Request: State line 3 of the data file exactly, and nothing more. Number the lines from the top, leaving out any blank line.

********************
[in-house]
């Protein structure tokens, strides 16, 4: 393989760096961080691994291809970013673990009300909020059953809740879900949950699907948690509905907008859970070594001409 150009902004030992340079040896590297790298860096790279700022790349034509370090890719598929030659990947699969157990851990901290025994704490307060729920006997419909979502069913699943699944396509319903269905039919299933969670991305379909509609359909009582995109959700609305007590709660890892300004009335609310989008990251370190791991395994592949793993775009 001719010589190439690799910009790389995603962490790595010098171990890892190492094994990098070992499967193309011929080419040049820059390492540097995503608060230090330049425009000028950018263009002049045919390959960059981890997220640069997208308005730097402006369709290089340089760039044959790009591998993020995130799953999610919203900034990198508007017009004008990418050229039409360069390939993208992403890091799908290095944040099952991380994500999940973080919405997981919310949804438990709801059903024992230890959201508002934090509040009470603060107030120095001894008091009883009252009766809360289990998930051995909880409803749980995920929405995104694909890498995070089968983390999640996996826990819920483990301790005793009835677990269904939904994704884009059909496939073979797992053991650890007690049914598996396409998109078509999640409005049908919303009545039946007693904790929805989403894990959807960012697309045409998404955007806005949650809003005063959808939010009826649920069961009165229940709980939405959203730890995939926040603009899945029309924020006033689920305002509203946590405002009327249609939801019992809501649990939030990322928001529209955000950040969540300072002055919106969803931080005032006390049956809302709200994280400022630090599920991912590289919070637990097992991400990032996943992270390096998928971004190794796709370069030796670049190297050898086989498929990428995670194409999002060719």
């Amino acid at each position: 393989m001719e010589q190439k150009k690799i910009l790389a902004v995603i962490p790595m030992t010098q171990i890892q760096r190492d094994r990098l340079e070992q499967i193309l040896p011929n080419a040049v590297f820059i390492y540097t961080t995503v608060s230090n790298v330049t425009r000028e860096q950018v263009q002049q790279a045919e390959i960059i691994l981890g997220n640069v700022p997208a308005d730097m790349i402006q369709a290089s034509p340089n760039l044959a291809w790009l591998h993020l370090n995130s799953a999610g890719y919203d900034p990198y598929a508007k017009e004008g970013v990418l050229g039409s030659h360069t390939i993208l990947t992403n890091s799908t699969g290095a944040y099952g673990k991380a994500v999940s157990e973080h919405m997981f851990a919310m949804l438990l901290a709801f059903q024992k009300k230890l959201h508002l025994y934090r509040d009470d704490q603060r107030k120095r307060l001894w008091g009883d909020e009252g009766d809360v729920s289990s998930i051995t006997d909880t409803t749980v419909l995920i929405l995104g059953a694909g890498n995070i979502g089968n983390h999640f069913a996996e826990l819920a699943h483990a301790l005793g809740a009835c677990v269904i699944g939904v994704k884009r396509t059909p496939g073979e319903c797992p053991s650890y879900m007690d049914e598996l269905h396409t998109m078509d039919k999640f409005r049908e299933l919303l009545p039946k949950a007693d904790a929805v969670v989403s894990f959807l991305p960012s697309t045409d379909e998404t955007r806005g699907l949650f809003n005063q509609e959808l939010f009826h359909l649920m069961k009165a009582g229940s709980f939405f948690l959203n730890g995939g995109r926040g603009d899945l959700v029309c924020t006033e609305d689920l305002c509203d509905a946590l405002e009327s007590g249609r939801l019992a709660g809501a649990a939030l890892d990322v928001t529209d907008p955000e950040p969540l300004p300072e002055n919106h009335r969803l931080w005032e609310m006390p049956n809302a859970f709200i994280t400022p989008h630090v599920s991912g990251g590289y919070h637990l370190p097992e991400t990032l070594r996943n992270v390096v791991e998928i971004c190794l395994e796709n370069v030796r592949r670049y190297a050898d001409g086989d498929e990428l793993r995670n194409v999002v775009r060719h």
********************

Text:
């Amino acid at each position: 393989m001719e010589q190439k150009k690799i910009l790389a902004v995603i962490p790595m030992t010098q171990i890892q760096r190492d094994r990098l340079e070992q499967i193309l040896p011929n080419a040049v590297f820059i390492y540097t961080t995503v608060s230090n790298v330049t425009r000028e860096q950018v263009q002049q790279a045919e390959i960059i691994l981890g997220n640069v700022p997208a308005d730097m790349i402006q369709a290089s034509p340089n760039l044959a291809w790009l591998h993020l370090n995130s799953a999610g890719y919203d900034p990198y598929a508007k017009e004008g970013v990418l050229g039409s030659h360069t390939i993208l990947t992403n890091s799908t699969g290095a944040y099952g673990k991380a994500v999940s157990e973080h919405m997981f851990a919310m949804l438990l901290a709801f059903q024992k009300k230890l959201h508002l025994y934090r509040d009470d704490q603060r107030k120095r307060l001894w008091g009883d909020e009252g009766d809360v729920s289990s998930i051995t006997d909880t409803t749980v419909l995920i929405l995104g059953a694909g890498n995070i979502g089968n983390h999640f069913a996996e826990l819920a699943h483990a301790l005793g809740a009835c677990v269904i699944g939904v994704k884009r396509t059909p496939g073979e319903c797992p053991s650890y879900m007690d049914e598996l269905h396409t998109m078509d039919k999640f409005r049908e299933l919303l009545p039946k949950a007693d904790a929805v969670v989403s894990f959807l991305p960012s697309t045409d379909e998404t955007r806005g699907l949650f809003n005063q509609e959808l939010f009826h359909l649920m069961k009165a009582g229940s709980f939405f948690l959203n730890g995939g995109r926040g603009d899945l959700v029309c924020t006033e609305d689920l305002c509203d509905a946590l405002e009327s007590g249609r939801l019992a709660g809501a649990a939030l890892d990322v928001t529209d907008p955000e950040p969540l300004p300072e002055n919106h009335r969803l931080w005032e609310m006390p049956n809302a859970f709200i994280t400022p989008h630090v599920s991912g990251g590289y919070h637990l370190p097992e991400t990032l070594r996943n992270v390096v791991e998928i971004c190794l395994e796709n370069v030796r592949r670049y190297a050898d001409g086989d498929e990428l793993r995670n194409v999002v775009r060719h």